LIZ FOWLER: Absolutely. I mean, you’ve got to think about how this legislation might impact hospitals and health insurance industry and physicians. I mean, first and foremost patients, but as well as a number of other stakeholders who you know are going to be at your door. And if policy starts to impact them very negatively, you can bet that every member of Congress is going to hear from them. For example, you think about the fact that the hospital is probably, in many communities, the largest employer.


LIZ FOWLER: So, whatever policy you do that’s going to impact hospitals, you’re going to hear about it as a legislator.

SHANOOR SEERVAI: Do you have any stories or reflections on how, especially looking back, on how President Obama was able to help build bridges over a controversial issue or help get people in the room in a way that moved the legislation forward?

LIZ FOWLER: I think part of what he did was through public statements, his joint address of Congress, emphasizing how important this issue was, but also behind the scenes, calling members, calling members down to the Oval Office, making sure folks stayed in line. Also, a really critical issue, he and his staff who I have great admiration for, really delving into the details and understanding the stakeholder concerns and when presidential meetings might be helpful and when do you use his heft and his weight appropriately. So all of that came into play.

SHANOOR SEERVAI: So we talked a little bit about the committees that were involved and you were working with Senator Baucus who was chair of the Finance Committee at the time, and he was a moderate. And I think really my understanding is that he wanted to have the law pass with bipartisan support. Can you talk about that experience?

LIZ FOWLER: Sure, so I worked for Senator Baucus from Montana. He believed strongly that health care reform should pass with a bipartisan majority. As he saw it, he looked back historically, his view was that every major social legislation in the country had passed with major bipartisan support. Social Security, Medicare, Medicaid, Americans with Disabilities Act, the Civil Rights Act, and he would give examples and he would quote how many votes it took to pass all of those things. And it was large bipartisan majorities, and he really felt like health reform should also be passed with bipartisan majorities, but unfortunately that just wasn’t in the cards.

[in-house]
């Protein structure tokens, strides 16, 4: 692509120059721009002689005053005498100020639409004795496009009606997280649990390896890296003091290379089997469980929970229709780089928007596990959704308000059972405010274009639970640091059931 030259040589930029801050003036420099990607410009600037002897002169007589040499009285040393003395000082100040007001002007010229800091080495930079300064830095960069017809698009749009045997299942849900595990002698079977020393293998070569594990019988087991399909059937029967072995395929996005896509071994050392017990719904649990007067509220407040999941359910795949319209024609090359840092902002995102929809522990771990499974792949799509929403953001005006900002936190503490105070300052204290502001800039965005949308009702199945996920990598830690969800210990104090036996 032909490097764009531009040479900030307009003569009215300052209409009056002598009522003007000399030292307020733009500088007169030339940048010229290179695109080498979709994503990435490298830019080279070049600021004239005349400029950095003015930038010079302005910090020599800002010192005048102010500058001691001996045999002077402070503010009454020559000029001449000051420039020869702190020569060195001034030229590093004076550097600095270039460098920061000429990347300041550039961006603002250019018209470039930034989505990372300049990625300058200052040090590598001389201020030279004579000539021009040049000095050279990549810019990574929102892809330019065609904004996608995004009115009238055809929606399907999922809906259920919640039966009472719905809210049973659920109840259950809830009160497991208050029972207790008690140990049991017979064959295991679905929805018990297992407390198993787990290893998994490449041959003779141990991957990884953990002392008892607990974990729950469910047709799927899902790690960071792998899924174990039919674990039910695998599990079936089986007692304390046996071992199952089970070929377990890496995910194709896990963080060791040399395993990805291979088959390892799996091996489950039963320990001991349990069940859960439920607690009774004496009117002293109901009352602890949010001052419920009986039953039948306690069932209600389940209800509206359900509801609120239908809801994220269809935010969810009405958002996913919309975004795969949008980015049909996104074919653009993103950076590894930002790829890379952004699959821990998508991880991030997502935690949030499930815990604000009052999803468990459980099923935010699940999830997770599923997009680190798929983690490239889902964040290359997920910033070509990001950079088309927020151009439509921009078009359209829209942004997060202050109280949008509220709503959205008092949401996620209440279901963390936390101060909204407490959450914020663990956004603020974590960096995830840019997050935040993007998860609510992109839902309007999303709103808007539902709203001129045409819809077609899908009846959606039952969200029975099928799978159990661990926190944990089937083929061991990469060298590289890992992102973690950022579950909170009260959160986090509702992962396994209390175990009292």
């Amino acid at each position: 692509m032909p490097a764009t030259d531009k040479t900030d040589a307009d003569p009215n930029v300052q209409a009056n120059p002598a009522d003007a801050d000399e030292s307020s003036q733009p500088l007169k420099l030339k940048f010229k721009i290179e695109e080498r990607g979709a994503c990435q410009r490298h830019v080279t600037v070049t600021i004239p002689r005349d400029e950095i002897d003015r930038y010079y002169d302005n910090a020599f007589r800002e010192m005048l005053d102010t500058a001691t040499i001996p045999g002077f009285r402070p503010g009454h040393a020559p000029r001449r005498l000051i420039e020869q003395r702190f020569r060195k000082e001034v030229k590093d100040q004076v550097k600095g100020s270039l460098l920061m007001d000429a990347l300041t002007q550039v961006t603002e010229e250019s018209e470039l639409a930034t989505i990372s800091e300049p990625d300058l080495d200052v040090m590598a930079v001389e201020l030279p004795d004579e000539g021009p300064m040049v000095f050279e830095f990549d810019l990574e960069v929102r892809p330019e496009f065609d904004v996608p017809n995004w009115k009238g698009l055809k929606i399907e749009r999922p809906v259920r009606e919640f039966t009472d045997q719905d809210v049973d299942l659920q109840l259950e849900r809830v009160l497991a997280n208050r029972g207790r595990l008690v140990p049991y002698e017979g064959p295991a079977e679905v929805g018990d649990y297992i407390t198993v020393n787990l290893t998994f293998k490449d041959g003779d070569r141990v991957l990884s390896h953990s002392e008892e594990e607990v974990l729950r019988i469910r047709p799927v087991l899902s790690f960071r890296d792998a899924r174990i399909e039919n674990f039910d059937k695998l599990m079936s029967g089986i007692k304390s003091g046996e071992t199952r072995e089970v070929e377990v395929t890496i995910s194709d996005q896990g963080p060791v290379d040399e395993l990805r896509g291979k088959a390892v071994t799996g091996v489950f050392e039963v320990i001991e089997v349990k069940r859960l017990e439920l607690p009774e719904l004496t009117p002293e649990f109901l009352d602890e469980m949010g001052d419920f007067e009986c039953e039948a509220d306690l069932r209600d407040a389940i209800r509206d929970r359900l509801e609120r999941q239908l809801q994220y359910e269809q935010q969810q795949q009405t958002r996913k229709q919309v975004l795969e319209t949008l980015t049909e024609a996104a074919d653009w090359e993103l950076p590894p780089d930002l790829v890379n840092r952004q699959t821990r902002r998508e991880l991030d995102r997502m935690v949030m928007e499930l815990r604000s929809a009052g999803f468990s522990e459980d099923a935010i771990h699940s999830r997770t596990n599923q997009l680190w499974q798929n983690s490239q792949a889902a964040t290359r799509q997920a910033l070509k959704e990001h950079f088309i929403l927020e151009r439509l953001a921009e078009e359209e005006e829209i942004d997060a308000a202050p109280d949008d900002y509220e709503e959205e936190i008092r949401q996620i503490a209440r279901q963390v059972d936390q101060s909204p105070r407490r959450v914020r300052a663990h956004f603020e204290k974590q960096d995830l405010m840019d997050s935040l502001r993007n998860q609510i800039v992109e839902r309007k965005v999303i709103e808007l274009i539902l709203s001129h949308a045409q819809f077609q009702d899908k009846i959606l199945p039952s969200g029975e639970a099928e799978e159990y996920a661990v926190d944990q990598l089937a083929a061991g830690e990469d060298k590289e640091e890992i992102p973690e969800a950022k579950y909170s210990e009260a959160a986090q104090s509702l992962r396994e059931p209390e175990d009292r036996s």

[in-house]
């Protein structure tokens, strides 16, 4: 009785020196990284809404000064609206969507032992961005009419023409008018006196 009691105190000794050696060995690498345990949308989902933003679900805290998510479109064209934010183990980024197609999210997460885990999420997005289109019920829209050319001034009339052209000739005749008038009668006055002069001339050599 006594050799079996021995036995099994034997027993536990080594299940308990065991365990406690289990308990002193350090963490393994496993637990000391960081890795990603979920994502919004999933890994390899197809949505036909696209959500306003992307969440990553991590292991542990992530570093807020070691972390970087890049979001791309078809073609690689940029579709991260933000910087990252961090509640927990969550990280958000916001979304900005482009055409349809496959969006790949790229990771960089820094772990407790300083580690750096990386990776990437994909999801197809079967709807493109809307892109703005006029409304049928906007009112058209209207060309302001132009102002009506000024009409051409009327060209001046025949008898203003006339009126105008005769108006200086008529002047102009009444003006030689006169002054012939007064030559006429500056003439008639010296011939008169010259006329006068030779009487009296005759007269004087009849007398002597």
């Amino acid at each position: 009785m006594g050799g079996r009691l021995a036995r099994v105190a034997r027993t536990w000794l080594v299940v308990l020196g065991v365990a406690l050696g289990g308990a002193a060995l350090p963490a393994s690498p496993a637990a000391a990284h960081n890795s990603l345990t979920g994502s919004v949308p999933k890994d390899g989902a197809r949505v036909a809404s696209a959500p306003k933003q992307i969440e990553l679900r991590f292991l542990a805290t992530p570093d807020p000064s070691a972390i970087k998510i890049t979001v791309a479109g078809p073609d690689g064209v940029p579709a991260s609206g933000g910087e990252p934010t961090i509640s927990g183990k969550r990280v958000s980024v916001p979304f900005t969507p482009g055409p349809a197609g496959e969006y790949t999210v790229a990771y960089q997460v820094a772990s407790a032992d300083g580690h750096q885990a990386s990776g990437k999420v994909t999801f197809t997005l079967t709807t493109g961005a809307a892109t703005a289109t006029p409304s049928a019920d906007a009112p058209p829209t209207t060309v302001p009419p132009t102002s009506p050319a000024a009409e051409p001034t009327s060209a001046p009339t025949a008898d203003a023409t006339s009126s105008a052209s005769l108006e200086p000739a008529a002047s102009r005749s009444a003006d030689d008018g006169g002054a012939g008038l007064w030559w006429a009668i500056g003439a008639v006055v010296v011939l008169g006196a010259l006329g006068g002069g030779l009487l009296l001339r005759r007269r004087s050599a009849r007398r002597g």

I think he tried. He had a real interest in getting Republicans on board. Unfortunately, politics took over.

And I think that’s led to a lot of the problems that we see today where people are sort of still not sure about the direction of the Affordable Care Act. With some segment on the left feeling like it should have gone much further. Some on the right who’d like to repeal the whole thing. And what I do think we have now is at the very least, and what is a change from 2009, is that a majority of the U.S. population now agrees that we should protect people with preexisting conditions. And I think we’ve also seen that affordability remains a challenge, that premiums and out-of-pocket costs are still a real challenge for people.

So, as much progress as we made with the Affordable Care Act in covering 20 million people, we still have almost 30 million who don’t have coverage. And those with coverage I think are seeing really large out-of-pocket costs. So I think we’re at a point now where we need to look and hopefully decide together what direction we want to go to continue to make progress on this road to universal coverage. With the ultimate goal, getting people covered with something they can afford that gives them the care that they need at the time they need it.

SHANOOR SEERVAI: So Liz, we’ve talked about Americans needing to be able to get health care when they need it, and as you said, being able to afford it in a way that doesn’t bankrupt them. And one of the issues, I think that there is some consensus of out among the public is that drugs cost too much money. Prescription drugs are just too expensive, but we haven’t seen a law that does anything about that.